Ever wonder why it is easier to train your dog when you give him a treat every time he does something correct? In this lesson we will take a look at conditioning as well as several other forms of learned behavior.
Remember that behavior is a response to a stimulus. In the previous lesson we looked at innate behaviors, which are inherited and performed correctly the first time an organism is exposed to a stimulus. In this lesson we will focus on learned behaviors, which are acquired changes in behavior during one’s lifetime.
If you have taken a psychology course before, some of these learned behaviors, such as classical and operant conditioning, may sound familiar. Let’s again take a look at Craig’s day.
Classical ; Operant Conditioning
As Craig is making breakfast, he hears his phone ring.
Immediately, he runs over to answer the phone. This is an example of classical conditioning. This behavior occurs when one stimulus is associated with a second stimulus that produces a particular response. You may have heard of Ivan Pavlov and his work with dogs. Pavlov realized that dogs start to salivate when a bowl of food is placed in front of them. Pavlov decided to ring a bell every time he placed the bowl of food in front of the dog. After doing this a few times, the dog began to salivate at the sound of the bell – even without the presence of the food.
When Craig heard his phone and ran to answer it, this was classical conditioning. Without the association of the ring and his phone, Craig would not have this response to his ringer.Because of the phone call, Craig is now running late to work. He knows that if he drives very quickly he will make it to work on time. However, last time Craig did this, he got a speeding ticket. He does not want to get another ticket, so he decides to drive the speed limit and be a little late to work. He does this to avoid the punishment of a speeding ticket.
This behavior is known as operant conditioning, which is a behavior learned through repeated practice to receive a reward or to avoid a punishment. In Craig’s case, he is trying to avoid a punishment.Again, if you’ve taken a psychology course, you may have heard of B.F. Skinner and his work with operant conditioning.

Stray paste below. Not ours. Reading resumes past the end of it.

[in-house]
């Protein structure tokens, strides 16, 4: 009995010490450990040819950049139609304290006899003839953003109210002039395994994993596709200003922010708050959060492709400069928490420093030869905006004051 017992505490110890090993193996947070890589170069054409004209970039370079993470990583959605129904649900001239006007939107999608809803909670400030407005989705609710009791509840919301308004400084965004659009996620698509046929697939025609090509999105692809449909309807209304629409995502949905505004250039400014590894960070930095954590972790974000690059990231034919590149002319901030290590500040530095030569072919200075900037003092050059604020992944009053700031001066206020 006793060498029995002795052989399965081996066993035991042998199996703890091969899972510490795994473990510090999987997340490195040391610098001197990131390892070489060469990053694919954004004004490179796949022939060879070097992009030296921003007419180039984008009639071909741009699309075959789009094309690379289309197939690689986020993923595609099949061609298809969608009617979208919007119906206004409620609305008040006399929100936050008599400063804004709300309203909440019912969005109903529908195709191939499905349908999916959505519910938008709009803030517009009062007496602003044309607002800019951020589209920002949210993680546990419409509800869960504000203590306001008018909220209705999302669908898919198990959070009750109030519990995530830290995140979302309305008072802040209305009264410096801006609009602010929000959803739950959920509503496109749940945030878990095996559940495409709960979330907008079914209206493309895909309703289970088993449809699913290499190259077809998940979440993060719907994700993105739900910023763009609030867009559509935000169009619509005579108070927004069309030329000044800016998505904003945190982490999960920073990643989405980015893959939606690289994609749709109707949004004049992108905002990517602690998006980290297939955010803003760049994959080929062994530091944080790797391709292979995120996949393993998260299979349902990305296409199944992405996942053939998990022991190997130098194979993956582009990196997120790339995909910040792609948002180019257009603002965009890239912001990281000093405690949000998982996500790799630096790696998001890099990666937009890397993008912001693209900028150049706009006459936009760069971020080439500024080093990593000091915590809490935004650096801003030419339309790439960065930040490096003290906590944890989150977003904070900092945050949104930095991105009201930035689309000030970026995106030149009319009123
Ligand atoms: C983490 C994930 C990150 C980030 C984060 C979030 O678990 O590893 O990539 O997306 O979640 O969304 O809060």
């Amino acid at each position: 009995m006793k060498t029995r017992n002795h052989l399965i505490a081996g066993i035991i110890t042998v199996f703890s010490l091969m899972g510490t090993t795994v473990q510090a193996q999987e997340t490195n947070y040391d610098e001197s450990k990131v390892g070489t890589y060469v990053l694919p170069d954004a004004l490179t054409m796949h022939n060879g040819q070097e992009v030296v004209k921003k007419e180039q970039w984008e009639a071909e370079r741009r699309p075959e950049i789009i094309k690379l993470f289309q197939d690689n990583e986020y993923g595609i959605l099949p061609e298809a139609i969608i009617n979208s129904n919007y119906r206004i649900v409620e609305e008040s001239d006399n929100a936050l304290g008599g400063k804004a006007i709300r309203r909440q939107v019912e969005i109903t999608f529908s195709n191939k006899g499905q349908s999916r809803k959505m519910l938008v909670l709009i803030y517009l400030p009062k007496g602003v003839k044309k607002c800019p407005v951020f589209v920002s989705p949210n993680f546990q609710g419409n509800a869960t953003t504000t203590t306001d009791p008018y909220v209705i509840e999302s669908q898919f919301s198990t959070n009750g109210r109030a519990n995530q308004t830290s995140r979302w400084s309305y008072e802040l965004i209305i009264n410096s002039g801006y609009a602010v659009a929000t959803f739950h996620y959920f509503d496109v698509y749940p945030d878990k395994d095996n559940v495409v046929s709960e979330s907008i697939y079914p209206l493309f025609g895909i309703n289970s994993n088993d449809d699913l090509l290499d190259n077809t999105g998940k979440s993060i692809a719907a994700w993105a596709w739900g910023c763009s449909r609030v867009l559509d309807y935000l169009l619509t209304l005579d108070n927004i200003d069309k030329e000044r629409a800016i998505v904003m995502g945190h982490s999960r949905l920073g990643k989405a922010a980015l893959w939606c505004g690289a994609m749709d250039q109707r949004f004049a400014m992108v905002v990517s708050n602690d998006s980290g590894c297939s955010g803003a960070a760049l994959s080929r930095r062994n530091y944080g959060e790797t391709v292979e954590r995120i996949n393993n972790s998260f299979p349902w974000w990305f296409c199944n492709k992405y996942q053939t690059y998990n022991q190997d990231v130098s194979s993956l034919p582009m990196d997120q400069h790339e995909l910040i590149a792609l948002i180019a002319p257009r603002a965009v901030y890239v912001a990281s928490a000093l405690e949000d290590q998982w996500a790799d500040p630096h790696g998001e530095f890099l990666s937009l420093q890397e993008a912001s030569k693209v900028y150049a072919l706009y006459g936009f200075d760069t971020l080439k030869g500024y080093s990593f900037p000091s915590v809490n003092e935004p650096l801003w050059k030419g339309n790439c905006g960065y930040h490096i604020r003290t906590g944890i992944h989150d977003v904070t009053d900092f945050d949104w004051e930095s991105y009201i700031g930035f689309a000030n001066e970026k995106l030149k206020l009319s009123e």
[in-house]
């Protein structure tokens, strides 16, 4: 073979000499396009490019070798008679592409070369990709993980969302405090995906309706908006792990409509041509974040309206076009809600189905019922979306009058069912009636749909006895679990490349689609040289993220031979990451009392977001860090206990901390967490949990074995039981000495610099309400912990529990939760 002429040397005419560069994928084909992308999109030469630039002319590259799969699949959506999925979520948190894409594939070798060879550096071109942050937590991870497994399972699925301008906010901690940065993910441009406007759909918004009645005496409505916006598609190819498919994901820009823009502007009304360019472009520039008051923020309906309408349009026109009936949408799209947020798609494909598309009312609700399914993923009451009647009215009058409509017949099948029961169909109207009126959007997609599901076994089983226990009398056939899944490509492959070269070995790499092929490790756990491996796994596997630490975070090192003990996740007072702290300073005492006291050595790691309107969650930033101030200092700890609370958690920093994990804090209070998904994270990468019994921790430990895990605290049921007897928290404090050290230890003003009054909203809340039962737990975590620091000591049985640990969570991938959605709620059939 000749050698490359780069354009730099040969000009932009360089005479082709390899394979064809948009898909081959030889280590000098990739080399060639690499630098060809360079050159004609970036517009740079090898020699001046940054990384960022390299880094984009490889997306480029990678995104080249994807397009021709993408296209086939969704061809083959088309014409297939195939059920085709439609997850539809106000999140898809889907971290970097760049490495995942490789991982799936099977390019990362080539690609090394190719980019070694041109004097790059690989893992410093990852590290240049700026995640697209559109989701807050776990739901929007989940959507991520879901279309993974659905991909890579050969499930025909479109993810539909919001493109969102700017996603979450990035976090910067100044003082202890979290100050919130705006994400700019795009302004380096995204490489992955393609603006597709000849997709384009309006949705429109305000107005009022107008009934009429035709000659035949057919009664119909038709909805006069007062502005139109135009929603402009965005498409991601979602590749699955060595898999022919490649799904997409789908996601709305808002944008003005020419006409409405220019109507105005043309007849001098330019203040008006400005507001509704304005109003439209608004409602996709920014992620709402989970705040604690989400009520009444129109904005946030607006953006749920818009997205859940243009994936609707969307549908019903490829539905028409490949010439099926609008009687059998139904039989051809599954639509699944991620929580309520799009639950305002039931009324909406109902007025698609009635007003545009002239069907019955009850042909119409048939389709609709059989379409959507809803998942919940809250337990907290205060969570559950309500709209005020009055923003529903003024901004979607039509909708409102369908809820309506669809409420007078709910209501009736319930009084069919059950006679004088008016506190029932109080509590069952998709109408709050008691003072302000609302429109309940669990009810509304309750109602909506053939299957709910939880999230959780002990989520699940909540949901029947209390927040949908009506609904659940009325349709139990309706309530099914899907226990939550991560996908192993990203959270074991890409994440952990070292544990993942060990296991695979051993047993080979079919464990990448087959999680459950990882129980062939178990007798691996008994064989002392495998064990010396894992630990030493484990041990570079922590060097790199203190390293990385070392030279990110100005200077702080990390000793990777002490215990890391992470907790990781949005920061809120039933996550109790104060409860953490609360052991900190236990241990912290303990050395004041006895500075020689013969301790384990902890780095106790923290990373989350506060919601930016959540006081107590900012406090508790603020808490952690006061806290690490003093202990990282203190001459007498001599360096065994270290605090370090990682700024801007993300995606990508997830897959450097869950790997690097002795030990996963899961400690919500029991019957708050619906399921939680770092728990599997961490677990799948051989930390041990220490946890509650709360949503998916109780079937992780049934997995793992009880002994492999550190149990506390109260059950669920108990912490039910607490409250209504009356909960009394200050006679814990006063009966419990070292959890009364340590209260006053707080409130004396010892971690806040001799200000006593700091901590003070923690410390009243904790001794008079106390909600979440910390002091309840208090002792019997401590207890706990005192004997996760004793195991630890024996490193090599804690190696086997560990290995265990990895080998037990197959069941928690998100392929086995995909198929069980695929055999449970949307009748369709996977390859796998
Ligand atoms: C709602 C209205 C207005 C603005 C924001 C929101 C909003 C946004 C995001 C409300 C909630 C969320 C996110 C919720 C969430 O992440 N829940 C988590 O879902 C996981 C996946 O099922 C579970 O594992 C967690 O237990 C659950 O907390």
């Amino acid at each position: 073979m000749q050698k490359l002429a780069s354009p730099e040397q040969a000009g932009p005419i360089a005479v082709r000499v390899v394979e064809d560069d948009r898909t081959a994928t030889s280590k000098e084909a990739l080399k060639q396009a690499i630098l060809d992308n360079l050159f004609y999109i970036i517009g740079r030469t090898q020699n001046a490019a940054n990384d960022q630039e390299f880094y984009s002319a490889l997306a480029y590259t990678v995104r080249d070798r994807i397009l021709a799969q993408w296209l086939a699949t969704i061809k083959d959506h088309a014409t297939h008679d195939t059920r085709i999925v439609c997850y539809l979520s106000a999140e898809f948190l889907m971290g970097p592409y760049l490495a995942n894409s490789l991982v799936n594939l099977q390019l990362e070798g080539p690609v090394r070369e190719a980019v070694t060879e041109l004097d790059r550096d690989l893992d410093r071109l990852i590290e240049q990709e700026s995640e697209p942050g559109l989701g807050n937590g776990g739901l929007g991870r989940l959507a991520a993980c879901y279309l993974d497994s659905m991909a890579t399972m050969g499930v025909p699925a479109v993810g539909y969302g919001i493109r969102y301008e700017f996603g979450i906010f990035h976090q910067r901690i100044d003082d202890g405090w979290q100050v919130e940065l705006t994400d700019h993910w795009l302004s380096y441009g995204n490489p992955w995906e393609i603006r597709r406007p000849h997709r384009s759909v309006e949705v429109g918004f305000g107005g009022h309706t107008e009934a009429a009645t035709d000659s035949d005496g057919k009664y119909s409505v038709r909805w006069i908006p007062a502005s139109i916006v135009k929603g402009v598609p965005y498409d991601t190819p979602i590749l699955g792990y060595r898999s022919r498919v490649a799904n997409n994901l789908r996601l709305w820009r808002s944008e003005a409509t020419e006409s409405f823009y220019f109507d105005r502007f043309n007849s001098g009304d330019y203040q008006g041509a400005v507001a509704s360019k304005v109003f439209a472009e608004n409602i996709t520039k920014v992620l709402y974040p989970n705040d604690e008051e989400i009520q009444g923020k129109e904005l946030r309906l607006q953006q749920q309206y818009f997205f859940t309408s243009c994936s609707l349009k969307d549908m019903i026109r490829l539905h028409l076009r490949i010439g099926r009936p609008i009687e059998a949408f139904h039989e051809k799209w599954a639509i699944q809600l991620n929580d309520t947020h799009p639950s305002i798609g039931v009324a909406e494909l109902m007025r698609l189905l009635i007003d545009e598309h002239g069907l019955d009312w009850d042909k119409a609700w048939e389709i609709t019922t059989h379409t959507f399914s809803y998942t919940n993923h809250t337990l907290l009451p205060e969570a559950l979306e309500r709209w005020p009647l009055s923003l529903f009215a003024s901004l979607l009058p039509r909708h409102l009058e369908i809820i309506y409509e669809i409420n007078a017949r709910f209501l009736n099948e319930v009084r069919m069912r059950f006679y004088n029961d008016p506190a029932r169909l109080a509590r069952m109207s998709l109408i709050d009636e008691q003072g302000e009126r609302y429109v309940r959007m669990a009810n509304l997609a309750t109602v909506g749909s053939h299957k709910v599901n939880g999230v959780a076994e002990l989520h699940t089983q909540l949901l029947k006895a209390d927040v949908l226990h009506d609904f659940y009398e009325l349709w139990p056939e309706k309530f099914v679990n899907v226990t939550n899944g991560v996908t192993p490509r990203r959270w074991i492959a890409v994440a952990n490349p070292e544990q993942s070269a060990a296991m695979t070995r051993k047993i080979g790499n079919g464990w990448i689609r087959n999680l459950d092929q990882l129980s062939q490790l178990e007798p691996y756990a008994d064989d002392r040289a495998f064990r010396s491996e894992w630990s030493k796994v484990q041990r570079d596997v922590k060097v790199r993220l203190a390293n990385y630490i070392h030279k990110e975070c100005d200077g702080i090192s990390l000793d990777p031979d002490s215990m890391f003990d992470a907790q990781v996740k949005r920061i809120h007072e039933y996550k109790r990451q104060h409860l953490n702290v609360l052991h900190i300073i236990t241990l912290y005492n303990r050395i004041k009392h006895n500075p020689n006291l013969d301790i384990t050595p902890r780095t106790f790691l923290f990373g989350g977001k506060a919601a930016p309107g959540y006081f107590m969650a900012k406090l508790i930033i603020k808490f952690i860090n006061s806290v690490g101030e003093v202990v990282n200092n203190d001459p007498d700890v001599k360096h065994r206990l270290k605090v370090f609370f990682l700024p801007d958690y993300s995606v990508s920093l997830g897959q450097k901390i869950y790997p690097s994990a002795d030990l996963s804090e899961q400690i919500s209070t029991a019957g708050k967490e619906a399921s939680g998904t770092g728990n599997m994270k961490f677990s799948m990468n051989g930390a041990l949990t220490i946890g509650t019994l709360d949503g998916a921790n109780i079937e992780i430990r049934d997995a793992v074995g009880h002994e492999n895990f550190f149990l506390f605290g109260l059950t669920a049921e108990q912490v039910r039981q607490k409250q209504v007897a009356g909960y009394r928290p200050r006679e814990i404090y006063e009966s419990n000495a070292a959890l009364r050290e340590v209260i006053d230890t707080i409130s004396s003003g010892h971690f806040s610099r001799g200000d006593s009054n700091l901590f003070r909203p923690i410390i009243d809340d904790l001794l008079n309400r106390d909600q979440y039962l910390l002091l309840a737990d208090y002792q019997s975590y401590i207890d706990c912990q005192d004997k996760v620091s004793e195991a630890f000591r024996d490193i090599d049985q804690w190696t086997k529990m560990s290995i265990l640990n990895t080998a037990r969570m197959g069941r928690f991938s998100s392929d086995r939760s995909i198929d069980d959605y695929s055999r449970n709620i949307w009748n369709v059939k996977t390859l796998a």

Skinner would place animals such as pigeons or rats in a chamber that is known as a Skinner Box. Once the animal performed a specific task, such as pushing a lever, the animal would immediately receive a reward – generally food or water – or a punishment – generally a loud sound or small electric shock. Craig’s desire to avoid getting a speeding ticket is operant conditioning, as he has learned to not repeat this behavior in order to avoid a punishment.
Habituation, Insight & Imprinting
Having completed his newly assigned project at work, Craig heads home. Because the weather is nice, Craig decides to go for a walk.
He sees a family of ducks and notices that the ducklings very closely follow their mother. He remembers a funny story in which, rather than following their mother, some ducklings followed a hand puppet. The hand puppet was the first thing that these ducks saw and they immediately imprinted on it. Imprinting is a combination of innate and learned behaviors in which an organism recognizes and follows the first moving object seen during a critical period. As Craig saw with the ducks, this is a common form of behavior in birds. Most frequently, the baby birds see their mother first and imprint on her.
Learned behaviors are not known when an animal is born but can come about in a variety of ways. We first looked at classical conditioning, which involves associating a stimulus with a response such as that seen when Craig runs to answer his ringing phone. We then looked at operant conditioning when Craig decided not to speed because he had previously received a speeding ticket. Remember that this form of learning occurs through repeated practice to either receive a reward or to avoid a punishment.
Craig not reacting to the loud fire alarm next to his office illustrated habituation, which is a decrease of response to a stimulus after repeated exposure. We also looked at insight when Craig applied previous knowledge to a new situation. This is a complex form of learning and does not involve trial and error. Lastly, we looked at imprinting with the ducklings.
Imprinting is when animals recognize and follow the first moving object they see – normally a parent. All learned behaviors can help an organism survive even though the behaviors may be learned in different ways.
After watching this lesson, you should be able to:
- Define learned behavior
- Identify B.F.
Skinner and define the Skinner Box
- Describe the different types of learned behavior and give examples of each